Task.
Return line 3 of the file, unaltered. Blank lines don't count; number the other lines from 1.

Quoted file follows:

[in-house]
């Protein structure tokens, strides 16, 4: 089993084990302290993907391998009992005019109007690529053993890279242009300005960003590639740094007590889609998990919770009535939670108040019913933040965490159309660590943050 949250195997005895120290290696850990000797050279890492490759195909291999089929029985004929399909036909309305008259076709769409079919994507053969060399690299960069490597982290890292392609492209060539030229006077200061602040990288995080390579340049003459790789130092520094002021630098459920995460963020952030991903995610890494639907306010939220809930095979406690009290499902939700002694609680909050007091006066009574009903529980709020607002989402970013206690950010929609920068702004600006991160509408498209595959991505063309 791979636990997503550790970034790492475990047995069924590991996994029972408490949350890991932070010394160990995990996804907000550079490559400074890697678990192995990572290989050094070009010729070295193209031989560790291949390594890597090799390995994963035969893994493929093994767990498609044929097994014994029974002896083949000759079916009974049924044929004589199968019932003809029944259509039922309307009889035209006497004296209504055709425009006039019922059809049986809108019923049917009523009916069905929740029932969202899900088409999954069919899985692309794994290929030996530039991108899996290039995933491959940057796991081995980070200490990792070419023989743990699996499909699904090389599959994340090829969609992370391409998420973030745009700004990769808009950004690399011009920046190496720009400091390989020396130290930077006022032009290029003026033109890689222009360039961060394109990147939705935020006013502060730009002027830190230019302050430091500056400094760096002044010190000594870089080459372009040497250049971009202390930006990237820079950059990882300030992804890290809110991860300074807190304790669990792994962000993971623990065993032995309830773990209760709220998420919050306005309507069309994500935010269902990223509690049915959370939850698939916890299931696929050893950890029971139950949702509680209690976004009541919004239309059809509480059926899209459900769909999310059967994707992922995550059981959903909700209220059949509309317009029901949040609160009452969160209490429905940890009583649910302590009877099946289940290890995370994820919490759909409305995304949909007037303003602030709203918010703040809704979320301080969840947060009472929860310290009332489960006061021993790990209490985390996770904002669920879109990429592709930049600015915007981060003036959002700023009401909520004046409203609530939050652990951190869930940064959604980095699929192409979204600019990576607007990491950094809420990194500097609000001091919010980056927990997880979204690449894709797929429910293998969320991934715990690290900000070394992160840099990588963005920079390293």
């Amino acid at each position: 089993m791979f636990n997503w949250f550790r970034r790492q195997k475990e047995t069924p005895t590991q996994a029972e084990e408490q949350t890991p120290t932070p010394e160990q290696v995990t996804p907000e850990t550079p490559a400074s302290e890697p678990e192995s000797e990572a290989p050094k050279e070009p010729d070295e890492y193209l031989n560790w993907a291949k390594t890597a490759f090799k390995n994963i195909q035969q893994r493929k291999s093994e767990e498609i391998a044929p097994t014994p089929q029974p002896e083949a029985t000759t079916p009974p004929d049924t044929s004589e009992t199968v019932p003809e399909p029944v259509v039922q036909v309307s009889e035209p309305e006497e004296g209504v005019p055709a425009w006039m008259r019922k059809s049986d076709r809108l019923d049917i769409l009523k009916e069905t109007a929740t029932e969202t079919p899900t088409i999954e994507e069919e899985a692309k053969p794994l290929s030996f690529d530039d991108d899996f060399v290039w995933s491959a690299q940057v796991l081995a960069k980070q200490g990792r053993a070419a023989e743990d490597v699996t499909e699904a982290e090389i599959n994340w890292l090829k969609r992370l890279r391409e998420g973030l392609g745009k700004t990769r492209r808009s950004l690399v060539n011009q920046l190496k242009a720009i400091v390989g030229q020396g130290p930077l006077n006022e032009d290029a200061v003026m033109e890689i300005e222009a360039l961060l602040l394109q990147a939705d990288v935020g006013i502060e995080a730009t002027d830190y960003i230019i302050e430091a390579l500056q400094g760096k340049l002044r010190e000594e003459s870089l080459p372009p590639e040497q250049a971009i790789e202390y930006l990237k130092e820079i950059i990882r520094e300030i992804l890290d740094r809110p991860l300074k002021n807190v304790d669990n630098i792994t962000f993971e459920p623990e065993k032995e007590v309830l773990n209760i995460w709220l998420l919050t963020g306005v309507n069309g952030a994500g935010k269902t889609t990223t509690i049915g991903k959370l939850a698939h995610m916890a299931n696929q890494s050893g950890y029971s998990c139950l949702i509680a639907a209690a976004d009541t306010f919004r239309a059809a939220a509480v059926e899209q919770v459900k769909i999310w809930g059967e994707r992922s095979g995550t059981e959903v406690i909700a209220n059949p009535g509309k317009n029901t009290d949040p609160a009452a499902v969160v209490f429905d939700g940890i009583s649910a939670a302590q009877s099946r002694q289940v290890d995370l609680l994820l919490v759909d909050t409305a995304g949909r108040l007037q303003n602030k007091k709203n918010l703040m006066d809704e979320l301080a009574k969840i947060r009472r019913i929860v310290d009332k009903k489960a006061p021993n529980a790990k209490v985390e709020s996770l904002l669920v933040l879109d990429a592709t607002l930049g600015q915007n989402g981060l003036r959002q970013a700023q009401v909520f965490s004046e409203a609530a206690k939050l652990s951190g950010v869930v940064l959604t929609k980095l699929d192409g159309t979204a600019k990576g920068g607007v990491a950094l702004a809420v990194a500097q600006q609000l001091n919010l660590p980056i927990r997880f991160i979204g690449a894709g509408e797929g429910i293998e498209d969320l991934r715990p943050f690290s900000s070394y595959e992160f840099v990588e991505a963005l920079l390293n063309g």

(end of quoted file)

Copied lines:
């Amino acid at each position: 089993m791979f636990n997503w949250f550790r970034r790492q195997k475990e047995t069924p005895t590991q996994a029972e084990e408490q949350t890991p120290t932070p010394e160990q290696v995990t996804p907000e850990t550079p490559a400074s302290e890697p678990e192995s000797e990572a290989p050094k050279e070009p010729d070295e890492y193209l031989n560790w993907a291949k390594t890597a490759f090799k390995n994963i195909q035969q893994r493929k291999s093994e767990e498609i391998a044929p097994t014994p089929q029974p002896e083949a029985t000759t079916p009974p004929d049924t044929s004589e009992t199968v019932p003809e399909p029944v259509v039922q036909v309307s009889e035209p309305e006497e004296g209504v005019p055709a425009w006039m008259r019922k059809s049986d076709r809108l019923d049917i769409l009523k009916e069905t109007a929740t029932e969202t079919p899900t088409i999954e994507e069919e899985a692309k053969p794994l290929s030996f690529d530039d991108d899996f060399v290039w995933s491959a690299q940057v796991l081995a960069k980070q200490g990792r053993a070419a023989e743990d490597v699996t499909e699904a982290e090389i599959n994340w890292l090829k969609r992370l890279r391409e998420g973030l392609g745009k700004t990769r492209r808009s950004l690399v060539n011009q920046l190496k242009a720009i400091v390989g030229q020396g130290p930077l006077n006022e032009d290029a200061v003026m033109e890689i300005e222009a360039l961060l602040l394109q990147a939705d990288v935020g006013i502060e995080a730009t002027d830190y960003i230019i302050e430091a390579l500056q400094g760096k340049l002044r010190e000594e003459s870089l080459p372009p590639e040497q250049a971009i790789e202390y930006l990237k130092e820079i950059i990882r520094e300030i992804l890290d740094r809110p991860l300074k002021n807190v304790d669990n630098i792994t962000f993971e459920p623990e065993k032995e007590v309830l773990n209760i995460w709220l998420l919050t963020g306005v309507n069309g952030a994500g935010k269902t889609t990223t509690i049915g991903k959370l939850a698939h995610m916890a299931n696929q890494s050893g950890y029971s998990c139950l949702i509680a639907a209690a976004d009541t306010f919004r239309a059809a939220a509480v059926e899209q919770v459900k769909i999310w809930g059967e994707r992922s095979g995550t059981e959903v406690i909700a209220n059949p009535g509309k317009n029901t009290d949040p609160a009452a499902v969160v209490f429905d939700g940890i009583s649910a939670a302590q009877s099946r002694q289940v290890d995370l609680l994820l919490v759909d909050t409305a995304g949909r108040l007037q303003n602030k007091k709203n918010l703040m006066d809704e979320l301080a009574k969840i947060r009472r019913i929860v310290d009332k009903k489960a006061p021993n529980a790990k209490v985390e709020s996770l904002l669920v933040l879109d990429a592709t607002l930049g600015q915007n989402g981060l003036r959002q970013a700023q009401v909520f965490s004046e409203a609530a206690k939050l652990s951190g950010v869930v940064l959604t929609k980095l699929d192409g159309t979204a600019k990576g920068g607007v990491a950094l702004a809420v990194a500097q600006q609000l001091n919010l660590p980056i927990r997880f991160i979204g690449a894709g509408e797929g429910i293998e498209d969320l991934r715990p943050f690290s900000s070394y595959e992160f840099v990588e991505a963005l920079l390293n063309g």